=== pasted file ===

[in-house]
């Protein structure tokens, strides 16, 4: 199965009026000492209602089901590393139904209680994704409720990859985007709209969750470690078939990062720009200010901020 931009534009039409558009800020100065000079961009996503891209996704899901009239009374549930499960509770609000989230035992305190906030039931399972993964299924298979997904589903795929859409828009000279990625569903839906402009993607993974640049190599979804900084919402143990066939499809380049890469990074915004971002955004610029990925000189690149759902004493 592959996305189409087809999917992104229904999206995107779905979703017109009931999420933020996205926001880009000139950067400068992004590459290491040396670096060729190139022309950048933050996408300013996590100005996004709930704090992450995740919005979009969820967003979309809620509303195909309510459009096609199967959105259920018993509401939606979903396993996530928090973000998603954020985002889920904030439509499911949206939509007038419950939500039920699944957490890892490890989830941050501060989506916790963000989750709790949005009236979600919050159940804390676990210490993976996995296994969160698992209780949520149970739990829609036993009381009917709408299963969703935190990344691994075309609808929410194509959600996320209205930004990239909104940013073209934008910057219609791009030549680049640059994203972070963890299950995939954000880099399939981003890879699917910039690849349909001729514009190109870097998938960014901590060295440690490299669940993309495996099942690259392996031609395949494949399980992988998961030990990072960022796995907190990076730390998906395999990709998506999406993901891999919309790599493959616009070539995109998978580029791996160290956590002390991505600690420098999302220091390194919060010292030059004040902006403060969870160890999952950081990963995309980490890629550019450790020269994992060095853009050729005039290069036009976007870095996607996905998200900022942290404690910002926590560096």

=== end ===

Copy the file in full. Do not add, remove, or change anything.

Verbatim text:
[in-house]
């Protein structure tokens, strides 16, 4: 199965009026000492209602089901590393139904209680994704409720990859985007709209969750470690078939990062720009200010901020 931009534009039409558009800020100065000079961009996503891209996704899901009239009374549930499960509770609000989230035992305190906030039931399972993964299924298979997904589903795929859409828009000279990625569903839906402009993607993974640049190599979804900084919402143990066939499809380049890469990074915004971002955004610029990925000189690149759902004493 592959996305189409087809999917992104229904999206995107779905979703017109009931999420933020996205926001880009000139950067400068992004590459290491040396670096060729190139022309950048933050996408300013996590100005996004709930704090992450995740919005979009969820967003979309809620509303195909309510459009096609199967959105259920018993509401939606979903396993996530928090973000998603954020985002889920904030439509499911949206939509007038419950939500039920699944957490890892490890989830941050501060989506916790963000989750709790949005009236979600919050159940804390676990210490993976996995296994969160698992209780949520149970739990829609036993009381009917709408299963969703935190990344691994075309609808929410194509959600996320209205930004990239909104940013073209934008910057219609791009030549680049640059994203972070963890299950995939954000880099399939981003890879699917910039690849349909001729514009190109870097998938960014901590060295440690490299669940993309495996099942690259392996031609395949494949399980992988998961030990990072960022796995907190990076730390998906395999990709998506999406993901891999919309790599493959616009070539995109998978580029791996160290956590002390991505600690420098999302220091390194919060010292030059004040902006403060969870160890999952950081990963995309980490890629550019450790020269994992060095853009050729005039290069036009976007870095996607996905998200900022942290404690910002926590560096």